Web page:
December 30, 1911
Sch. Alice R. Lawson,
owned by the Gorton-Pew Fisheries Company of this port, which left Bonne Bay, N. F.,
November 13, with a full load of salt herring for home and is now over a month due, will,
it is feared never return, this adding another to the long list of casualties, in the
destruction of vessels and loss of lives from the local fleet, which each season go the
the Newfoundland coast in quest of herring cargoes.
While the chances are extremely remote that the vessel will ever be heard from, some hope
is held out by her owners and sea-faring men that the craft may have been swept to the
northward along the Labrador shore, and the crew reached shore. Up in that northern
country at this season of the year, communication is shut off from the outside world, and
should such a happy thing occur, as the men being alive the news would not be known until
late next spring when by the arrival of some vessel communication is again established
with that section.
The Lawson, in
command of Capt. William Larkin, , a smart, careful and capable skipper
left here on November 3, after her hard passage against storms and race with the ice on
the Labrador coast, from whence she brought home a cargo of purchased green fish, and went
to Bonne Bay, N. F., to load salt herring. Capt. Larkin secured his load
in less that two weeks and on November 18th he headed her for home. The day that he
left, the glass was down on 29, with quite a stiff southwester that had just sprung
up. Among those who saw the craft leave the bay were Capt. Joseph Bonia and
Capt. Oscar Lyons of sch.. John J. Flaherty,
who were also there loading.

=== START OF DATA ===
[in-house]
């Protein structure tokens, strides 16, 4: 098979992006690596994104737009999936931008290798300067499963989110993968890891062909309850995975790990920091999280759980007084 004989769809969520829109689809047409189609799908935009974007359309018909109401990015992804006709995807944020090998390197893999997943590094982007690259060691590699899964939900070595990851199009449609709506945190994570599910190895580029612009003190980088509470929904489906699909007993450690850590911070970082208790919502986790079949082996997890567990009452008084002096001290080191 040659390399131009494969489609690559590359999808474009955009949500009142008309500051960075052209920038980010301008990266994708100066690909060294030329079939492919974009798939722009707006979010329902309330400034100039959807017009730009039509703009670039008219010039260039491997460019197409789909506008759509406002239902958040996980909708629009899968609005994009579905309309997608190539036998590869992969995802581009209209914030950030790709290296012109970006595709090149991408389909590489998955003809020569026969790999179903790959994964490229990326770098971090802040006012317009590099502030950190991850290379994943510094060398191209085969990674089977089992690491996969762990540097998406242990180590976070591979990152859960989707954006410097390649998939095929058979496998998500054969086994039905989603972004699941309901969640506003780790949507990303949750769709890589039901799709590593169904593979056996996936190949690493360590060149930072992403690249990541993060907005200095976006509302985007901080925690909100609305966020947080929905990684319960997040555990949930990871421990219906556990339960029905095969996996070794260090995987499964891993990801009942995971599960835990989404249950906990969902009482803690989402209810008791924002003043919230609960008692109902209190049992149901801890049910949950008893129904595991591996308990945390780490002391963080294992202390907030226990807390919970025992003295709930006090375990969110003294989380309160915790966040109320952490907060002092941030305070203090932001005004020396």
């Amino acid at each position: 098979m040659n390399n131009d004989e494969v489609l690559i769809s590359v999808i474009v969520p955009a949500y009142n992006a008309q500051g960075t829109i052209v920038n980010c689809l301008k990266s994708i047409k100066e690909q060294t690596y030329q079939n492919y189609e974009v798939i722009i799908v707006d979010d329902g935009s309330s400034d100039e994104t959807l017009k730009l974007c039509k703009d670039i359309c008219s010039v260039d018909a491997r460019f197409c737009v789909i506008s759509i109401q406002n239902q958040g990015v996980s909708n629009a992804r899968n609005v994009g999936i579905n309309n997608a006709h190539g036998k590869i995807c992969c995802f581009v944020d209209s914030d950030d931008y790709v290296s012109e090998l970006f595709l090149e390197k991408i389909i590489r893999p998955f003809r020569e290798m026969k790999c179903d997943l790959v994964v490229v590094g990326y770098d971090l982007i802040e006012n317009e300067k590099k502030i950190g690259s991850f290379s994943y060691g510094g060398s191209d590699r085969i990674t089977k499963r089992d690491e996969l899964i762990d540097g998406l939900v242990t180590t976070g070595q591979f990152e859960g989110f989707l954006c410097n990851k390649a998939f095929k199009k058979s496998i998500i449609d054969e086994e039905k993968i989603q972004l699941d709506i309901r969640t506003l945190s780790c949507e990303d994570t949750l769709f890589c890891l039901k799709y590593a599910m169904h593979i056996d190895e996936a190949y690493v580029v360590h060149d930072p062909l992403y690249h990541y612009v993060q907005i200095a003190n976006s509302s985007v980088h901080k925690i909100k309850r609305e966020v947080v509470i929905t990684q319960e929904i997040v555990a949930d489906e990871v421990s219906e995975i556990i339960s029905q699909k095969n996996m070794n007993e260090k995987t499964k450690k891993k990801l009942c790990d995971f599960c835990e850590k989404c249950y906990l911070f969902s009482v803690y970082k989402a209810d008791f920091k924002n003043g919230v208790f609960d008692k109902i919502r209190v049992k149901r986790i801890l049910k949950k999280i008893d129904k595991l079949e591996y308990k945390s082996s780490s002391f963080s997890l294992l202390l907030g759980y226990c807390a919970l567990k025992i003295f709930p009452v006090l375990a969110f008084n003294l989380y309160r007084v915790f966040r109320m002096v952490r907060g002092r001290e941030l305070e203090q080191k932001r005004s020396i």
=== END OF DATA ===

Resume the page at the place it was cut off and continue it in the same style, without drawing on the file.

The storm that evening increased in its fury
and it blew and howled for three days. Capt. Larkin must have run right
into the teeth of the gale the minute he got out by the headlands. Unable to return to
Bonne Bay, he and his crew were left to their fate in the Gulf of St. Lawrence and how
they fared perhaps may never be known.
An ordinary run from Bonne Bay would take from
seven to ten days. Some crafts have made quicker passages, the distance having been made
in as low as five days. When the Lawson failed to return to port
after a reasonable time had elapsed, grave fears were expressed about the craft's safety
in view of the heavy gale that raged along the Newfoundland coast and gulf about the time
Capt. Larkin started for home. Anxiously have her owners and friends of
the captains and crew awaited each day since, hopeful of learning some tidings of the
craft, but in vain it now being 42 days since she left for home.
It is of the general opinion that the craft
did not survive the gale, although some still hope the men reached land. No one wants to
give up hope. Once again comes the sad duty of publishing the list of those whom it is
feared will never return to port. To those who mourn for the missing men, the public in
general will extend its sympathy.
She carried a crew of eight men, as follows:
Capt. William P. Larkin,
master, 45, native of Lower Argyle, N. S., left widow and two children
Capt. John A. Amero, mate, 30, native of Lower East Pubnico, left widow
and two children
Orlando Goodwin, cook, 39, native of Argyle, N. S., left widow and five
Charles A. Barr, 20, native of Rockport, single, leaves a father, mother
and brother in Rockport
Aaron Lohnes, 22, single, native of LaHave, N. S.
Daniel March, 18, single, native of Newfoundland
Joseph Canning, 33, native of Newfoundland, left widow
John McPherson, 41, single, native of Lauching, P. E. I.
Captain Larkin of the missing
craft is one of the best known skippers of the fleet. He has generally engaged in salt
banking, but has also been haddocking, shacking and ahs made many voyages to Newfoundland.
He was a steady going, dependable skipper, whose years' work generally showed on the right
side of the ledger.
His judgment as a fishing captain was
recognized by the Gorton-Pew Fisheries Company and on September 5 he commanded the Lawson
on a remarkable voyage to the Labrador coast for a cargo of cured fish, it being the first
trip of its kind ever undertaken from here. Besides being the first cargo ever landed, it
also came from the farthest northern port, and was loaded in a series of snow storms with
ice making on the vessel's deck.
When the vessel left here, she went to